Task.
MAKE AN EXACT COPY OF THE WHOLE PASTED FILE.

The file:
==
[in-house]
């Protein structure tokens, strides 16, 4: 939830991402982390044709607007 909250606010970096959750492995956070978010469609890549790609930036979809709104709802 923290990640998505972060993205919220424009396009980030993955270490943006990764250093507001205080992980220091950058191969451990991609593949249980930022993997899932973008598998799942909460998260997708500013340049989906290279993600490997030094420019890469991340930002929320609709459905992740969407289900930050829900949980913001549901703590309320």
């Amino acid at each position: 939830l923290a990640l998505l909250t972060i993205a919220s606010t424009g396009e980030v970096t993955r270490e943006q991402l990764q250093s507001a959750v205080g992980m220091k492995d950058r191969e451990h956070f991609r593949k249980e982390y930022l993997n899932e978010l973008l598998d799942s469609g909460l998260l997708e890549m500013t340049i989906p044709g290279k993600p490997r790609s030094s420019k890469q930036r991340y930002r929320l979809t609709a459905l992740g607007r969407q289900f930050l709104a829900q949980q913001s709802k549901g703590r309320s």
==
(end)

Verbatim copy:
[in-house]
């Protein structure tokens, strides 16, 4: 939830991402982390044709607007 909250606010970096959750492995956070978010469609890549790609930036979809709104709802 923290990640998505972060993205919220424009396009980030993955270490943006990764250093507001205080992980220091950058191969451990991609593949249980930022993997899932973008598998799942909460998260997708500013340049989906290279993600490997030094420019890469991340930002929320609709459905992740969407289900930050829900949980913001549901703590309320």
């Amino acid at each position: 939830l923290a990640l998505l909250t972060i993205a919220s606010t424009g396009e980030v970096t993955r270490e943006q991402l990764q250093s507001a959750v205080g992980m220091k492995d950058r191969e451990h956070f991609r593949k249980e982390y930022l993997n899932e978010l973008l598998d799942s469609g909460l998260l997708e890549m500013t340049i989906p044709g290279k993600p490997r790609s030094s420019k890469q930036r991340y930002r929320l979809t609709a459905l992740g607007r969407q289900f930050l709104a829900q949980q913001s709802k549901g703590r309320s």